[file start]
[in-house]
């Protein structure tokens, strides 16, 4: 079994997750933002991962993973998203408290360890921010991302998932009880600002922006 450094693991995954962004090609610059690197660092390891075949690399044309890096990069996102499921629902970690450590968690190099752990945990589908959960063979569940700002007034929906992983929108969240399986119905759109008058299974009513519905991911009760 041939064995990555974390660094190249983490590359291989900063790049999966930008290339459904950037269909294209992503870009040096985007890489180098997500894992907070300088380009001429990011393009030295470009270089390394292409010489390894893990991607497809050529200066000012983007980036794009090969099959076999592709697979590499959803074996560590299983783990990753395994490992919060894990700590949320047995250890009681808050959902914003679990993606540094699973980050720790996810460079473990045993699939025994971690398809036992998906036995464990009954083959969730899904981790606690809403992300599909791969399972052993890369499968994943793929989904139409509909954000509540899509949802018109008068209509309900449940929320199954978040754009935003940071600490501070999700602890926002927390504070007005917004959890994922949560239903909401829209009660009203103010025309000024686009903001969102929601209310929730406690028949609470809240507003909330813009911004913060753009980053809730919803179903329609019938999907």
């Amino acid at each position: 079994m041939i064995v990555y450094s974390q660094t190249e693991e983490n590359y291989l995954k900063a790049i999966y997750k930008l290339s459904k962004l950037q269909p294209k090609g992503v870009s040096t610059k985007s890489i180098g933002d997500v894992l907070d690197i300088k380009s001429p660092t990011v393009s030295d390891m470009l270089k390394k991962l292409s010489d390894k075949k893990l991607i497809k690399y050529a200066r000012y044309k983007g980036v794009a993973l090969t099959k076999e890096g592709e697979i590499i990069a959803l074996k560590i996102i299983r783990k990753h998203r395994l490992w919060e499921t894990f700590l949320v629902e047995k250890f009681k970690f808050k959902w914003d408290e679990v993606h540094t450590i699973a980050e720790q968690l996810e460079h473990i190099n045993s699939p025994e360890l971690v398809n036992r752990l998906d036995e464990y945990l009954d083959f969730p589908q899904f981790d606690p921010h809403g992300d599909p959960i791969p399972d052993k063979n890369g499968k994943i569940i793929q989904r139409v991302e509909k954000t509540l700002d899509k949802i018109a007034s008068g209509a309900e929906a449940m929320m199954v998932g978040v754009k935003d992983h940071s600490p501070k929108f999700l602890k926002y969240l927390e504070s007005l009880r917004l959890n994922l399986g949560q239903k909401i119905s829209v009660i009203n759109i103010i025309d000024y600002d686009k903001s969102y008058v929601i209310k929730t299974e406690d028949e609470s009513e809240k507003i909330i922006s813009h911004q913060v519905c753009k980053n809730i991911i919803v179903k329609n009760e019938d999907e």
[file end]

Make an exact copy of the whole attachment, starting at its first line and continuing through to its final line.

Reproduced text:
[in-house]
């Protein structure tokens, strides 16, 4: 079994997750933002991962993973998203408290360890921010991302998932009880600002922006 450094693991995954962004090609610059690197660092390891075949690399044309890096990069996102499921629902970690450590968690190099752990945990589908959960063979569940700002007034929906992983929108969240399986119905759109008058299974009513519905991911009760 041939064995990555974390660094190249983490590359291989900063790049999966930008290339459904950037269909294209992503870009040096985007890489180098997500894992907070300088380009001429990011393009030295470009270089390394292409010489390894893990991607497809050529200066000012983007980036794009090969099959076999592709697979590499959803074996560590299983783990990753395994490992919060894990700590949320047995250890009681808050959902914003679990993606540094699973980050720790996810460079473990045993699939025994971690398809036992998906036995464990009954083959969730899904981790606690809403992300599909791969399972052993890369499968994943793929989904139409509909954000509540899509949802018109008068209509309900449940929320199954978040754009935003940071600490501070999700602890926002927390504070007005917004959890994922949560239903909401829209009660009203103010025309000024686009903001969102929601209310929730406690028949609470809240507003909330813009911004913060753009980053809730919803179903329609019938999907």
């Amino acid at each position: 079994m041939i064995v990555y450094s974390q660094t190249e693991e983490n590359y291989l995954k900063a790049i999966y997750k930008l290339s459904k962004l950037q269909p294209k090609g992503v870009s040096t610059k985007s890489i180098g933002d997500v894992l907070d690197i300088k380009s001429p660092t990011v393009s030295d390891m470009l270089k390394k991962l292409s010489d390894k075949k893990l991607i497809k690399y050529a200066r000012y044309k983007g980036v794009a993973l090969t099959k076999e890096g592709e697979i590499i990069a959803l074996k560590i996102i299983r783990k990753h998203r395994l490992w919060e499921t894990f700590l949320v629902e047995k250890f009681k970690f808050k959902w914003d408290e679990v993606h540094t450590i699973a980050e720790q968690l996810e460079h473990i190099n045993s699939p025994e360890l971690v398809n036992r752990l998906d036995e464990y945990l009954d083959f969730p589908q899904f981790d606690p921010h809403g992300d599909p959960i791969p399972d052993k063979n890369g499968k994943i569940i793929q989904r139409v991302e509909k954000t509540l700002d899509k949802i018109a007034s008068g209509a309900e929906a449940m929320m199954v998932g978040v754009k935003d992983h940071s600490p501070k929108f999700l602890k926002y969240l927390e504070s007005l009880r917004l959890n994922l399986g949560q239903k909401i119905s829209v009660i009203n759109i103010i025309d000024y600002d686009k903001s969102y008058v929601i209310k929730t299974e406690d028949e609470s009513e809240k507003i909330i922006s813009h911004q913060v519905c753009k980053n809730i991911i919803v179903k329609n009760e019938d999907e």